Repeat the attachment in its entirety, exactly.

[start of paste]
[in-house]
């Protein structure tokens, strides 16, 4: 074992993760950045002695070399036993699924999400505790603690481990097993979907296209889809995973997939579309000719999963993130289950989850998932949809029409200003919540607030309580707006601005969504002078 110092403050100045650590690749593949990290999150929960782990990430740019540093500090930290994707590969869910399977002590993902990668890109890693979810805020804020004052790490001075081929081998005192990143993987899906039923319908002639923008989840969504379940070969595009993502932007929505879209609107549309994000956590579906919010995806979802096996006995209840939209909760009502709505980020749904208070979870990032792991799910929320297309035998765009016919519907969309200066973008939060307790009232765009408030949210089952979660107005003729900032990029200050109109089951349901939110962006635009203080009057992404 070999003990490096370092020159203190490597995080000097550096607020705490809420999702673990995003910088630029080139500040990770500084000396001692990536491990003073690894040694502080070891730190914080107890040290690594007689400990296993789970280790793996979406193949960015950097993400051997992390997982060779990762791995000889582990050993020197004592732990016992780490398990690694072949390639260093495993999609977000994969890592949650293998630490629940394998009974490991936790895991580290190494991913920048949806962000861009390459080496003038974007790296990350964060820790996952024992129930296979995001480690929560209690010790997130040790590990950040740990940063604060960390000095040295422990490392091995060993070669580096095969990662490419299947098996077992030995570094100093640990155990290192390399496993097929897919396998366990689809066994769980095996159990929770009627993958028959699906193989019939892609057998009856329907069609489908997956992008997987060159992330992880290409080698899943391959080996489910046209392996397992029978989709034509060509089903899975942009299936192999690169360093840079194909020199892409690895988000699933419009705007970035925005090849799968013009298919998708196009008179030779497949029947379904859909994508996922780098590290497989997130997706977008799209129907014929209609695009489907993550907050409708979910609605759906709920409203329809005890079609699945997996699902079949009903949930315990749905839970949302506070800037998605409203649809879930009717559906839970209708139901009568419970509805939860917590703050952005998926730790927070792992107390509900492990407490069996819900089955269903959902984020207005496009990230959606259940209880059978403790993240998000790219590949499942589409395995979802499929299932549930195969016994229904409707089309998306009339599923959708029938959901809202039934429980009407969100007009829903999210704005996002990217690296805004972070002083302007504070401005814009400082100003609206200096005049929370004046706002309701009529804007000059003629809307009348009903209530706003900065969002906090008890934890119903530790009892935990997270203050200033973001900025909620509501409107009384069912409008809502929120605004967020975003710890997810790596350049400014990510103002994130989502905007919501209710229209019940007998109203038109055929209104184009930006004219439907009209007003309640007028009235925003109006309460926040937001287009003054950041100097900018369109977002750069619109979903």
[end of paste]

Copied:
[in-house]
């Protein structure tokens, strides 16, 4: 074992993760950045002695070399036993699924999400505790603690481990097993979907296209889809995973997939579309000719999963993130289950989850998932949809029409200003919540607030309580707006601005969504002078 110092403050100045650590690749593949990290999150929960782990990430740019540093500090930290994707590969869910399977002590993902990668890109890693979810805020804020004052790490001075081929081998005192990143993987899906039923319908002639923008989840969504379940070969595009993502932007929505879209609107549309994000956590579906919010995806979802096996006995209840939209909760009502709505980020749904208070979870990032792991799910929320297309035998765009016919519907969309200066973008939060307790009232765009408030949210089952979660107005003729900032990029200050109109089951349901939110962006635009203080009057992404 070999003990490096370092020159203190490597995080000097550096607020705490809420999702673990995003910088630029080139500040990770500084000396001692990536491990003073690894040694502080070891730190914080107890040290690594007689400990296993789970280790793996979406193949960015950097993400051997992390997982060779990762791995000889582990050993020197004592732990016992780490398990690694072949390639260093495993999609977000994969890592949650293998630490629940394998009974490991936790895991580290190494991913920048949806962000861009390459080496003038974007790296990350964060820790996952024992129930296979995001480690929560209690010790997130040790590990950040740990940063604060960390000095040295422990490392091995060993070669580096095969990662490419299947098996077992030995570094100093640990155990290192390399496993097929897919396998366990689809066994769980095996159990929770009627993958028959699906193989019939892609057998009856329907069609489908997956992008997987060159992330992880290409080698899943391959080996489910046209392996397992029978989709034509060509089903899975942009299936192999690169360093840079194909020199892409690895988000699933419009705007970035925005090849799968013009298919998708196009008179030779497949029947379904859909994508996922780098590290497989997130997706977008799209129907014929209609695009489907993550907050409708979910609605759906709920409203329809005890079609699945997996699902079949009903949930315990749905839970949302506070800037998605409203649809879930009717559906839970209708139901009568419970509805939860917590703050952005998926730790927070792992107390509900492990407490069996819900089955269903959902984020207005496009990230959606259940209880059978403790993240998000790219590949499942589409395995979802499929299932549930195969016994229904409707089309998306009339599923959708029938959901809202039934429980009407969100007009829903999210704005996002990217690296805004972070002083302007504070401005814009400082100003609206200096005049929370004046706002309701009529804007000059003629809307009348009903209530706003900065969002906090008890934890119903530790009892935990997270203050200033973001900025909620509501409107009384069912409008809502929120605004967020975003710890997810790596350049400014990510103002994130989502905007919501209710229209019940007998109203038109055929209104184009930006004219439907009209007003309640007028009235925003109006309460926040937001287009003054950041100097900018369109977002750069619109979903």